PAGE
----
Transmissions: She, her, hers
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"Do I contradict myself?
Very well then I contradict myself,
(I am large, I contain multitudes.)"
— Walt Whitman "Song of Myself."
I find myself grappling with an unusual contradiction, one with which I find myself having somewhat unique challenges grasping for an answer that satisfies me.
Over the last few years, a movement has been afoot. Initially picked up by trans and nonbinary activists, non-trans allies took up the mantle and have begun to push to include their preferred pronouns in introductions, online biographies, email signatures, and more.
Some events provide stickers and buttons where one can easily declare that their pronouns are "she/her," "they/them," "zie/hir," "he/him," and so on.
The goal of all this is simple: by normalizing the practice of asking and/or declaring preferred pronouns for everyone, transgender and nonbinary people will not feel "othered" when they need to provide their pronouns, or when asked which ones they use.
This seems like a good thing to me. As a trans woman, I've been in plenty of awkward situations where I have been asked about my pronouns, or where I have had to assert my pronouns of choice: she/her/hers, for those who might be wondering. By having everyone declare their pronouns up front, we all have a level playing field from the get-go, and all end up being included in the process.
That's good, right?
I lived a lie for many years, having to present in a gender that did not fit me. During all those years, a completely different set of pronouns was applied to me, and those pronouns stood for everything that was wrong with how I was seen in the world.
I transitioned some time ago. I am largely accepted within my gender, and all the years of sweat, and toil — not to mention medical bills — have essentially paid off. For the most part, everyone finally can see the person I always knew I was, without having to second-guess.
That, to me, is a big deal. Today — most of the time — everyone is on the same page as to who I am.
So, it feels awkward and uncomfortable when I find myself in a position where, after all these years, I still have to clarify my pronouns for people. I want to scream, "Isn't it obvious?" when I am confronted, as I was for decades, about what my pronouns are.
I have to remind myself, in those times, that those who are asking are well-meaning, and don't mean to cause pain. They may not know the years when such a question may have had a sharpened edge, wielded against me in challenge. The "wrong" answer then would open me to mockery and derision, and could be a source of pain.
In this way, it would provide the exact opposite of what is meant by asking. Rather than a tool of affirmation designed to prevent me from feeling othered, it singles me out with laser-like precision, revealing any self-perceived shortcoming. It becomes fuel for any lingering dysphoria I may hold onto.
That's bad, right?
It's hard to say.
This notion of asking for preferred pronouns, while it has caught on in a lot of places, is still new. It hasn't quite yet normalized the practice of providing one's pronouns no matter if one is trans or not.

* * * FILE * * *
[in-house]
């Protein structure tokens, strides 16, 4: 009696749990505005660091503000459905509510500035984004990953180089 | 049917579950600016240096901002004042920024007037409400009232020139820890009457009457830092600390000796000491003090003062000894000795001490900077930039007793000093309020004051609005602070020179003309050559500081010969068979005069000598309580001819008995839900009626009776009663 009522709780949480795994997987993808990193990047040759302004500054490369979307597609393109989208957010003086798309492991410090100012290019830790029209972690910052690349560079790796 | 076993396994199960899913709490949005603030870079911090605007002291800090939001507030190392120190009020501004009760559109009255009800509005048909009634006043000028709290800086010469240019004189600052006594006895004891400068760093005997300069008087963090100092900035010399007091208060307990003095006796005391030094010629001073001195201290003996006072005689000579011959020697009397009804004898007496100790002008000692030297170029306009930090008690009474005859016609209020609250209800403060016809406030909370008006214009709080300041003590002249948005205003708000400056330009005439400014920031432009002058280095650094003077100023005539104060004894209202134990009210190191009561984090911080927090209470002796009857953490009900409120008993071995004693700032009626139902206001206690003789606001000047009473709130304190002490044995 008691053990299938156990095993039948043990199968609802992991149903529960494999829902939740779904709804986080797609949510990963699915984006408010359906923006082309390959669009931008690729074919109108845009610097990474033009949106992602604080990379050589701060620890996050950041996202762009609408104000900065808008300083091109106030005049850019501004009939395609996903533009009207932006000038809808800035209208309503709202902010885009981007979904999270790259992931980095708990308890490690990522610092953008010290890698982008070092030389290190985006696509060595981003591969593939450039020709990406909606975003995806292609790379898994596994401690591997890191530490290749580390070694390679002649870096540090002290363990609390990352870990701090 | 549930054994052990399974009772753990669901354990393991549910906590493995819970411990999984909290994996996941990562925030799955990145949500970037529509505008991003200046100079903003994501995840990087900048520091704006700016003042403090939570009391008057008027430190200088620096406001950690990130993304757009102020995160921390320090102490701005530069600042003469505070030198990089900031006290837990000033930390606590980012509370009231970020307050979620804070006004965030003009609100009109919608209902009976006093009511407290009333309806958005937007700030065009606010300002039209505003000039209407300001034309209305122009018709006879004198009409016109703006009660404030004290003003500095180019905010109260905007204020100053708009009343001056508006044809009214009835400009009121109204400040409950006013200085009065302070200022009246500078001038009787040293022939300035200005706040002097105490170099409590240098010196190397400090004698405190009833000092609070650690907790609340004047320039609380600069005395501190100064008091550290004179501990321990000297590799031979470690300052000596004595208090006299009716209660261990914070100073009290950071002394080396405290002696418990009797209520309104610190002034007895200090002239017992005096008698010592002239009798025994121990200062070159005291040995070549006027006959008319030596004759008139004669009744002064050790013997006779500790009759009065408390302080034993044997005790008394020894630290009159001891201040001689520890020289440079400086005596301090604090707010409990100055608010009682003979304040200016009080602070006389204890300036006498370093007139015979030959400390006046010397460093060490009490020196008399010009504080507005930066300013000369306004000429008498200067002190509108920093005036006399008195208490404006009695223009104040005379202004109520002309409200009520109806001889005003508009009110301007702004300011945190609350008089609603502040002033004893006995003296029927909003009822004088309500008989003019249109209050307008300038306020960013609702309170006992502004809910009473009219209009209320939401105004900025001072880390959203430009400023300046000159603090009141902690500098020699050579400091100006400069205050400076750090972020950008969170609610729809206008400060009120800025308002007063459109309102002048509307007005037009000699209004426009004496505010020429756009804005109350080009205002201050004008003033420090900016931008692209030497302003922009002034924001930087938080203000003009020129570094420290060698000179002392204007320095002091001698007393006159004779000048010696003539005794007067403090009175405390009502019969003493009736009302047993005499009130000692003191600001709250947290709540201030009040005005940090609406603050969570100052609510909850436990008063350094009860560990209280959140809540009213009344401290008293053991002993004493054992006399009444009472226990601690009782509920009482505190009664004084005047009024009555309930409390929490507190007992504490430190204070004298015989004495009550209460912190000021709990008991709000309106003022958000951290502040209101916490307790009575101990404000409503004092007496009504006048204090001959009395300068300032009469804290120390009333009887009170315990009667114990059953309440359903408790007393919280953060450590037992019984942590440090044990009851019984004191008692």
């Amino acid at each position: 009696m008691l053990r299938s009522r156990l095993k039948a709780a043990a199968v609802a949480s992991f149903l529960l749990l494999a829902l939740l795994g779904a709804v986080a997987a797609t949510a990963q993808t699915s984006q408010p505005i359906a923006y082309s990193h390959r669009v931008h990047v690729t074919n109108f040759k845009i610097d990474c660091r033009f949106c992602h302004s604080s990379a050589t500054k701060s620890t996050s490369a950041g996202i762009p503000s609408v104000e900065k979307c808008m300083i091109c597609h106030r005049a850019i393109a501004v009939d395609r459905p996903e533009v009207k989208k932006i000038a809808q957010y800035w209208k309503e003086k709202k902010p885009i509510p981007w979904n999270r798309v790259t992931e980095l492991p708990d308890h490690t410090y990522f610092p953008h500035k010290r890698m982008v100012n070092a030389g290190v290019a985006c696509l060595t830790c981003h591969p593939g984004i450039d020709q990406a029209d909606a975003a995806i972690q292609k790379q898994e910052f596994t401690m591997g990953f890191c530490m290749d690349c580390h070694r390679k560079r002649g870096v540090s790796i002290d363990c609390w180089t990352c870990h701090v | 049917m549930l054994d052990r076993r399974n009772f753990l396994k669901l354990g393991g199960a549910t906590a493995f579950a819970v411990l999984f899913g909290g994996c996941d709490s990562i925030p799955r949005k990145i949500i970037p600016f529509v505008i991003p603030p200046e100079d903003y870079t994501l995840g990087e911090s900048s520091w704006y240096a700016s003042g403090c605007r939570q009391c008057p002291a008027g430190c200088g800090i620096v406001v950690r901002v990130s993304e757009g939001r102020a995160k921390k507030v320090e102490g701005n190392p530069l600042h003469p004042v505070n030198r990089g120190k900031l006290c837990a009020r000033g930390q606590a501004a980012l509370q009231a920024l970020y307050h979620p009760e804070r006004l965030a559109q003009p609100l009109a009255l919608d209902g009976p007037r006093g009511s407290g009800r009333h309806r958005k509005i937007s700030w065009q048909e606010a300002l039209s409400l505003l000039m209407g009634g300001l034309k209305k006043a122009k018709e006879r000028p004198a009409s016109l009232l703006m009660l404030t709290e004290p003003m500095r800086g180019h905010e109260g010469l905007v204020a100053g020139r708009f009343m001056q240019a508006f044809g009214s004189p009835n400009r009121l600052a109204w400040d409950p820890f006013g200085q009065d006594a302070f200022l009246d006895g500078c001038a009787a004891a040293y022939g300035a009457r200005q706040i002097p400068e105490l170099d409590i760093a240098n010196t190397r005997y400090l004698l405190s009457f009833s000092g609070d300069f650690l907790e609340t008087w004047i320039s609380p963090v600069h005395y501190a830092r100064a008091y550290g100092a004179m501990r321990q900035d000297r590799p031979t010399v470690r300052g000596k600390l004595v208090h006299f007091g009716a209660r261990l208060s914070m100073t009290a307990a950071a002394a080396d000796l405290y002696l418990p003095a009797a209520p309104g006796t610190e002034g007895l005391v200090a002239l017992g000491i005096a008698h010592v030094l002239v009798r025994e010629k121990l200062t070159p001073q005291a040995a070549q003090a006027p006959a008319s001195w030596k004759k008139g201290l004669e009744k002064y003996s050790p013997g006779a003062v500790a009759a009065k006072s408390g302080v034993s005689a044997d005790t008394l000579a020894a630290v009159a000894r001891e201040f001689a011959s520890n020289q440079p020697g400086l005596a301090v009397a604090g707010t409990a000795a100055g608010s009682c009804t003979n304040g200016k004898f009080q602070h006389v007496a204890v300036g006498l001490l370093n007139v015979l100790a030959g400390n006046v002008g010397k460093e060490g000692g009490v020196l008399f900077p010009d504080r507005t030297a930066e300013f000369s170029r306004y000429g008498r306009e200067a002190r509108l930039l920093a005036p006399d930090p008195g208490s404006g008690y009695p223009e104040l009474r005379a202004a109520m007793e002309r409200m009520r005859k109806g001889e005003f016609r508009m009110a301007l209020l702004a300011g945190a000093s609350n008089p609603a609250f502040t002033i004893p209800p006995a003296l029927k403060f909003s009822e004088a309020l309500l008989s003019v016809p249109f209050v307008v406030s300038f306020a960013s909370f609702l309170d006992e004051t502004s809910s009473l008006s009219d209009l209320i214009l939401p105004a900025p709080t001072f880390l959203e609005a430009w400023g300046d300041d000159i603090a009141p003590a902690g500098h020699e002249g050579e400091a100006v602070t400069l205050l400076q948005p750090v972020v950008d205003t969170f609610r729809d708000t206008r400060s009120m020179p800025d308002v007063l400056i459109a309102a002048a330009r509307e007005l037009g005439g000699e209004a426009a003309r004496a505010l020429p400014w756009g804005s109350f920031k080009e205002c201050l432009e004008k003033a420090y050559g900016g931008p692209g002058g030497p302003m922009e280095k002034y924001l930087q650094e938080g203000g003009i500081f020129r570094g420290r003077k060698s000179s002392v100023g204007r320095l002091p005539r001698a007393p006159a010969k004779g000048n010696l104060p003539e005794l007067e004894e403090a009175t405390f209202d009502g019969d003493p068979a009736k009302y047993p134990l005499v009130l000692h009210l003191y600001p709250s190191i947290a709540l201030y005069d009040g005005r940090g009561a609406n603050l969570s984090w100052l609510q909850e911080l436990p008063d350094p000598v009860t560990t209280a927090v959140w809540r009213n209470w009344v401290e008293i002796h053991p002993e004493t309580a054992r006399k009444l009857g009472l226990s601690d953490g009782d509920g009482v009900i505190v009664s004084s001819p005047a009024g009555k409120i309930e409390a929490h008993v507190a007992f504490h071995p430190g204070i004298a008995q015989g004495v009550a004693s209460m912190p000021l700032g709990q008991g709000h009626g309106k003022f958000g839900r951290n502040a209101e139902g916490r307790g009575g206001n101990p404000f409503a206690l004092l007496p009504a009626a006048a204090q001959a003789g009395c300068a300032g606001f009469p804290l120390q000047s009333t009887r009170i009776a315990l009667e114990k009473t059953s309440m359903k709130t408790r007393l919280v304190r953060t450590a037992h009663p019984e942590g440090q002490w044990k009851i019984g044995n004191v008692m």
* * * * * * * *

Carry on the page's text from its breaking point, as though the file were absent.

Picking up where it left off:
One worry I have is that this is all a trend in some circles, a transgender flag-colored "ribbon magnet" where one can show they are a good ally without really doing anything of substance to help nonbinary and transgender people. Just another example of doing the literal least one can do to try and bring true acceptance of trans and nonbinary people to the world.
I am sure, too, that it's even less a part of culture outside of the relatively progressive circles I tend to run in. It may be a lot less common in parts of the country and world that still feel that men are from Mars and women from Venus, or whatnot.
In those places, I suspect that most non-trans men and women might be offended by such a question. They likely react negatively, as if you should be able to tell by their appearance, their name, and their actions exactly what their pronouns are.
In short, they — like me — might find themselves responding to any inquiry about their pronouns with the same frustration I would. They might exclaim just as vehemently that their gender should be just as obvious.
In short, this becomes all so very complicated — but that's OK.
If the goal is to normalize this development, then I, too, need to be part of that normalization process. I am not giving up any hard-won right to my gender by declaring my pronouns, no more than any non-transgender person is giving up anything of their own by declaring the same. We are simply giving voice to what is, to ourselves, obvious.
I don't know if declaring pronouns is ever going to be a routinely accepted thing. It may not even be something I'll see in my lifetime, given that people still fight over gender-neutral terms like "flight attendant," or cross swords over gender-specific dress codes. These are fights I've seen since the 1970s, and I'm sure date back, in one form or another, much, much further.
Is asking pronouns good? Is it bad?
I don't know. It might be both. It could even be neither. I simply do not have an answer I am fully happy with.
All I can say is this: it seems a worthwhile thing to explore. We can only learn by trying.
Gwen Smith has grown accustomed to her pronouns. You'll find her at www.gwensmith.com.